As a people, we are thereby faced with the choice of either coming through this unprecedented situation and reverting back to failed principles or learning important lessons and fashioning a social order focused upon on creating a sane, intelligent, and sustainable future for ourselves and future generations.

Friday, March 27, 2020

A Time of Reassessment

At this moment, with the nation hunkered down under the ominous cloud of a persistent virus pursuing the rapacious programming of its inherent biology, it could be a time for personal and societal reflection. Viruses have, in fact, been an integral part of life on this planet for perhaps billions of years and have apparently played a significant role in the evolution of the remarkable diversity of living beings on this earth. They are a part of the universe of living things that populate the natural environment and are not likely to disappear. That is the reality that we are dealing with.

We can face this challenge by using the tools that science can and does provide and make judicious and wise decisions, or we get let fear dominate our thinking and abandon reason and rational behavior. The ladder choice would necessarily lead to disaster.

At a time when many of us are faced with an enforced isolation, it may provide an opportunity to reflect not only upon our own lives and those who we love and live with but on the very nature of the society that we live in.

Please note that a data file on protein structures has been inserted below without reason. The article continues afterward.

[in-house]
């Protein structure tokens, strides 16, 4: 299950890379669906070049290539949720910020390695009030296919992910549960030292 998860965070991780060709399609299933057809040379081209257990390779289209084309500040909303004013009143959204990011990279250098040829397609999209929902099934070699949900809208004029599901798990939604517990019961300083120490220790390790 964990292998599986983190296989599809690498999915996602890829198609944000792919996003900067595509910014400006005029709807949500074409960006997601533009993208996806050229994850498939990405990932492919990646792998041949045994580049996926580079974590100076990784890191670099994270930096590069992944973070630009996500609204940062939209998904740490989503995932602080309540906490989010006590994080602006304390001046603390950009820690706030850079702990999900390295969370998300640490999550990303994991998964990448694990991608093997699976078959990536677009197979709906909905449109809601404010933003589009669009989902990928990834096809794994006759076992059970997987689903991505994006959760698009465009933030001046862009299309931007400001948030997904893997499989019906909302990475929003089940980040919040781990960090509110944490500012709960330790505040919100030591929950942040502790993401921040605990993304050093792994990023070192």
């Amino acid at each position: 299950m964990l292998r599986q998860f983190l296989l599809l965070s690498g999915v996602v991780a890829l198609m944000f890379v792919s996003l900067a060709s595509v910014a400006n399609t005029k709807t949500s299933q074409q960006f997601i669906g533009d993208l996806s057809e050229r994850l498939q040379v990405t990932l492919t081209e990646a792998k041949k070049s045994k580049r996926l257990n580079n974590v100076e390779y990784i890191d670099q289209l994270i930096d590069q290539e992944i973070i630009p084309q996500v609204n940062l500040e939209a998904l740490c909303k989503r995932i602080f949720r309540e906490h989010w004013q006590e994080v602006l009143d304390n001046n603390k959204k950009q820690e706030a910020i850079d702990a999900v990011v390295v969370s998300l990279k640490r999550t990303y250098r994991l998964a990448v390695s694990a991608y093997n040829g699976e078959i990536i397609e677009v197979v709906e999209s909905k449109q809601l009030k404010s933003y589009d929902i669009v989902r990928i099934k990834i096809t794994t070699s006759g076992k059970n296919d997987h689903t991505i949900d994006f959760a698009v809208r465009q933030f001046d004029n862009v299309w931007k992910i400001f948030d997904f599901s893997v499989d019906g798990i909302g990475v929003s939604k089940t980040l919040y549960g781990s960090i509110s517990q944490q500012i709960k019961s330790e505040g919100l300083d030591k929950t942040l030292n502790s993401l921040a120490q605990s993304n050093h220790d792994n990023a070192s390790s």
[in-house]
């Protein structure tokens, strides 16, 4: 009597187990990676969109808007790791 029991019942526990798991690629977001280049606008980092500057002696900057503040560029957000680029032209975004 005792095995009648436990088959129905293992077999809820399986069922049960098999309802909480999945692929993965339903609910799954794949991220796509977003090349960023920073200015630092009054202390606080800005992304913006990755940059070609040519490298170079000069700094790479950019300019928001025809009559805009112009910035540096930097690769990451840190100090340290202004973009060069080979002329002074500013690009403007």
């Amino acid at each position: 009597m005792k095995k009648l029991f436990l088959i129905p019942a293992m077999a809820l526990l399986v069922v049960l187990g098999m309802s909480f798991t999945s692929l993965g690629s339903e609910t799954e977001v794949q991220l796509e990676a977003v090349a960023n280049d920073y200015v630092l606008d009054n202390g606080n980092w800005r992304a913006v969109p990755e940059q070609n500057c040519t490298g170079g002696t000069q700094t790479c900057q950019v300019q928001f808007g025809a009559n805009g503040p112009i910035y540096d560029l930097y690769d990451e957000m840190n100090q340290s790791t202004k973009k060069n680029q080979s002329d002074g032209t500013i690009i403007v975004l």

In my opinion, it is the time to honor those who have the courage and a determined sense of loyalty and caring to place their own personal safety at risk every day to serve us – to minister to our health, to provide the food and nutrition we require, to deliver the mail, to staff the hospitals, to provide security, to drive ambulances, to rush to fires, to save lives, etc. For these individuals, we must provide all the tools they need to not only do their work but to stay safe; for they are our real saviors.

There are many individuals and families who have been living on the margins – making barely enough income to survive. In a dire situation where that income stream has been halted, they also require our immediate and sustained assistance. There are hundreds of thousands of homeless individuals and families who have no safe house to retreat to minimize their exposure to the virus. Collectively, we cannot in good conscience abandon them. We are a nation with the remarkable distinction of having the greatest number of prisoners per capita than any other sovereignty. Steps must be taken to change this sobering picture; otherwise, it places our view of justice in a remarkably hypocritical light.

My hope it that these stark realities that now haunt us will provide the incentive to reconsider, reevaluate and reassess the nature of our social contract. It may provide an impetus to resuscitate the Commons – to develop the much needed infrastructure to provide accessible healthcare for all, to have a public health system capable of responding quickly and decisively to health emergencies, to provide adequate housing for everyone, and to properly educate and care for all our children.